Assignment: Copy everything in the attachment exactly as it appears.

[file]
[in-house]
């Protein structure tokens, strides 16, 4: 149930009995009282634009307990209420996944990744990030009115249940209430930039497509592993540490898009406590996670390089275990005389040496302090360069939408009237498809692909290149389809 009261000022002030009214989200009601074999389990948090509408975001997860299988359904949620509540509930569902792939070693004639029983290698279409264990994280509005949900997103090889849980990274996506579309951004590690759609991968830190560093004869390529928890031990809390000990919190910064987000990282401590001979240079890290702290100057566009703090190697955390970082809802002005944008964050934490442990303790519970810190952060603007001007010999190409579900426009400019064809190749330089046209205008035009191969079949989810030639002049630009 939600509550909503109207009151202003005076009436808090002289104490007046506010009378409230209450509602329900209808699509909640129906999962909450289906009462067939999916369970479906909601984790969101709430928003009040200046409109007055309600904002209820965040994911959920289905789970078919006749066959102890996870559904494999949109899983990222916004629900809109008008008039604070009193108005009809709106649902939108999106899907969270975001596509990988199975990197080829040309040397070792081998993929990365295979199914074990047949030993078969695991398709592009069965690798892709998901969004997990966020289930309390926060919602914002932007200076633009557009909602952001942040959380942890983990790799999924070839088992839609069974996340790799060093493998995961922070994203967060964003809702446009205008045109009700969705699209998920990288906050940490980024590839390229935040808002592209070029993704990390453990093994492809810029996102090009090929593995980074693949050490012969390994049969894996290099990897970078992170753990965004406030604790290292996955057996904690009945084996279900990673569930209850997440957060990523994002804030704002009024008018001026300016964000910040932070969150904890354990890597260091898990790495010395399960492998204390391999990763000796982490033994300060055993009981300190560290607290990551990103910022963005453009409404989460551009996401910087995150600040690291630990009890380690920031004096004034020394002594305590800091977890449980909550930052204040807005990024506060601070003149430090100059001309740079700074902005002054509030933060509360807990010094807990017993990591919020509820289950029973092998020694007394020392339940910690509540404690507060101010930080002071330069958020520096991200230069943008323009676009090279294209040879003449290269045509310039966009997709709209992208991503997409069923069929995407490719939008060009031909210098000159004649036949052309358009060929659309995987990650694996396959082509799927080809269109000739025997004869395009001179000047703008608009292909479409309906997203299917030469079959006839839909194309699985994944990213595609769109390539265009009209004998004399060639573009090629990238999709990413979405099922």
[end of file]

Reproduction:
[in-house]
């Protein structure tokens, strides 16, 4: 149930009995009282634009307990209420996944990744990030009115249940209430930039497509592993540490898009406590996670390089275990005389040496302090360069939408009237498809692909290149389809 009261000022002030009214989200009601074999389990948090509408975001997860299988359904949620509540509930569902792939070693004639029983290698279409264990994280509005949900997103090889849980990274996506579309951004590690759609991968830190560093004869390529928890031990809390000990919190910064987000990282401590001979240079890290702290100057566009703090190697955390970082809802002005944008964050934490442990303790519970810190952060603007001007010999190409579900426009400019064809190749330089046209205008035009191969079949989810030639002049630009 939600509550909503109207009151202003005076009436808090002289104490007046506010009378409230209450509602329900209808699509909640129906999962909450289906009462067939999916369970479906909601984790969101709430928003009040200046409109007055309600904002209820965040994911959920289905789970078919006749066959102890996870559904494999949109899983990222916004629900809109008008008039604070009193108005009809709106649902939108999106899907969270975001596509990988199975990197080829040309040397070792081998993929990365295979199914074990047949030993078969695991398709592009069965690798892709998901969004997990966020289930309390926060919602914002932007200076633009557009909602952001942040959380942890983990790799999924070839088992839609069974996340790799060093493998995961922070994203967060964003809702446009205008045109009700969705699209998920990288906050940490980024590839390229935040808002592209070029993704990390453990093994492809810029996102090009090929593995980074693949050490012969390994049969894996290099990897970078992170753990965004406030604790290292996955057996904690009945084996279900990673569930209850997440957060990523994002804030704002009024008018001026300016964000910040932070969150904890354990890597260091898990790495010395399960492998204390391999990763000796982490033994300060055993009981300190560290607290990551990103910022963005453009409404989460551009996401910087995150600040690291630990009890380690920031004096004034020394002594305590800091977890449980909550930052204040807005990024506060601070003149430090100059001309740079700074902005002054509030933060509360807990010094807990017993990591919020509820289950029973092998020694007394020392339940910690509540404690507060101010930080002071330069958020520096991200230069943008323009676009090279294209040879003449290269045509310039966009997709709209992208991503997409069923069929995407490719939008060009031909210098000159004649036949052309358009060929659309995987990650694996396959082509799927080809269109000739025997004869395009001179000047703008608009292909479409309906997203299917030469079959006839839909194309699985994944990213595609769109390539265009009209004998004399060639573009090629990238999709990413979405099922």